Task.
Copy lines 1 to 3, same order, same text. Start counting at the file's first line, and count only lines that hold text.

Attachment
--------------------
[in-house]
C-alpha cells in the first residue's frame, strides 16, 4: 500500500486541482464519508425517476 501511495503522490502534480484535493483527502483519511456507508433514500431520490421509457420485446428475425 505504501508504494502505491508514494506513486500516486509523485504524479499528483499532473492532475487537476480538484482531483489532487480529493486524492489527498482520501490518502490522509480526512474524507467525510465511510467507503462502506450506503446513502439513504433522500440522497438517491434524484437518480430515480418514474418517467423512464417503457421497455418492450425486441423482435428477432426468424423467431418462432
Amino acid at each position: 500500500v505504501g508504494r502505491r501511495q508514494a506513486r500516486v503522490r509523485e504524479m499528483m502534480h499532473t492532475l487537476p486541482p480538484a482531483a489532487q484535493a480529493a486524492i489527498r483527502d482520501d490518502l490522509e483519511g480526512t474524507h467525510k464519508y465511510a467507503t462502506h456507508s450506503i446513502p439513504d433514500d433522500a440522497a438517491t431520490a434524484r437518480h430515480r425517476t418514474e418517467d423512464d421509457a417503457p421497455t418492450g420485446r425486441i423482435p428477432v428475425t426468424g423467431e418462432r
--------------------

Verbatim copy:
[in-house]
C-alpha cells in the first residue's frame, strides 16, 4: 500500500486541482464519508425517476 501511495503522490502534480484535493483527502483519511456507508433514500431520490421509457420485446428475425 505504501508504494502505491508514494506513486500516486509523485504524479499528483499532473492532475487537476480538484482531483489532487480529493486524492489527498482520501490518502490522509480526512474524507467525510465511510467507503462502506450506503446513502439513504433522500440522497438517491434524484437518480430515480418514474418517467423512464417503457421497455418492450425486441423482435428477432426468424423467431418462432
Amino acid at each position: 500500500v505504501g508504494r502505491r501511495q508514494a506513486r500516486v503522490r509523485e504524479m499528483m502534480h499532473t492532475l487537476p486541482p480538484a482531483a489532487q484535493a480529493a486524492i489527498r483527502d482520501d490518502l490522509e483519511g480526512t474524507h467525510k464519508y465511510a467507503t462502506h456507508s450506503i446513502p439513504d433514500d433522500a440522497a438517491t431520490a434524484r437518480h430515480r425517476t418514474e418517467d423512464d421509457a417503457p421497455t418492450g420485446r425486441i423482435p428477432v428475425t426468424g423467431e418462432r